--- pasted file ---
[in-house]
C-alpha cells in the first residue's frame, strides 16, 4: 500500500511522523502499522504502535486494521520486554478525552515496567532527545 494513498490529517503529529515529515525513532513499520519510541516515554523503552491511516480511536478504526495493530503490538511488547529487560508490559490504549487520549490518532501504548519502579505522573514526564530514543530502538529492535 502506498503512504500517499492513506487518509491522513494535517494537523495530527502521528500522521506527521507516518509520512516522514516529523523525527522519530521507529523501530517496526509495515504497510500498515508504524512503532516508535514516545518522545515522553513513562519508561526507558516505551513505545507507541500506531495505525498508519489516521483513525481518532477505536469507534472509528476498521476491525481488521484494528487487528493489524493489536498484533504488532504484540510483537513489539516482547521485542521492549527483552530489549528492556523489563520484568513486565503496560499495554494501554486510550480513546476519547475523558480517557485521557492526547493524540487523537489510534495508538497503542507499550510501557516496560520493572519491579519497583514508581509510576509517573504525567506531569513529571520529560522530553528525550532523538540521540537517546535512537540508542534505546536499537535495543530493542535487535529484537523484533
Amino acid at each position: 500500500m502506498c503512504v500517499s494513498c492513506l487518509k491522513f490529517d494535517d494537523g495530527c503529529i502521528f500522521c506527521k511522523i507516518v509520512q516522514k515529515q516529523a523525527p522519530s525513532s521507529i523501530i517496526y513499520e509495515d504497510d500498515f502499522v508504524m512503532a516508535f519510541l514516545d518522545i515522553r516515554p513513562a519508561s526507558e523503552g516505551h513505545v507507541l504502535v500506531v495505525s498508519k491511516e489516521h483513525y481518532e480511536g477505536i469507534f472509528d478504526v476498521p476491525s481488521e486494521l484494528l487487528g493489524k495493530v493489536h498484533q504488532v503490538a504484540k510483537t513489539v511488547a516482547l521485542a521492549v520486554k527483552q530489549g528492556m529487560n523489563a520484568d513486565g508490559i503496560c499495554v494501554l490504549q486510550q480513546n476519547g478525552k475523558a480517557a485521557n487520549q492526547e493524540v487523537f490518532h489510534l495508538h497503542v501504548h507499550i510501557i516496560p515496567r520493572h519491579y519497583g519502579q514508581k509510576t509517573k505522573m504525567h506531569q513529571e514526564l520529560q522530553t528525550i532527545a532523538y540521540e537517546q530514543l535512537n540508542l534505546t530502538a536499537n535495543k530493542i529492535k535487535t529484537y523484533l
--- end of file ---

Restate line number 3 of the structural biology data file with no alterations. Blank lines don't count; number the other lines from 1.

Amino acid at each position: 500500500m502506498c503512504v500517499s494513498c492513506l487518509k491522513f490529517d494535517d494537523g495530527c503529529i502521528f500522521c506527521k511522523i507516518v509520512q516522514k515529515q516529523a523525527p522519530s525513532s521507529i523501530i517496526y513499520e509495515d504497510d500498515f502499522v508504524m512503532a516508535f519510541l514516545d518522545i515522553r516515554p513513562a519508561s526507558e523503552g516505551h513505545v507507541l504502535v500506531v495505525s498508519k491511516e489516521h483513525y481518532e480511536g477505536i469507534f472509528d478504526v476498521p476491525s481488521e486494521l484494528l487487528g493489524k495493530v493489536h498484533q504488532v503490538a504484540k510483537t513489539v511488547a516482547l521485542a521492549v520486554k527483552q530489549g528492556m529487560n523489563a520484568d513486565g508490559i503496560c499495554v494501554l490504549q486510550q480513546n476519547g478525552k475523558a480517557a485521557n487520549q492526547e493524540v487523537f490518532h489510534l495508538h497503542v501504548h507499550i510501557i516496560p515496567r520493572h519491579y519497583g519502579q514508581k509510576t509517573k505522573m504525567h506531569q513529571e514526564l520529560q522530553t528525550i532527545a532523538y540521540e537517546q530514543l535512537n540508542l534505546t530502538a536499537n535495543k530493542i529492535k535487535t529484537y523484533l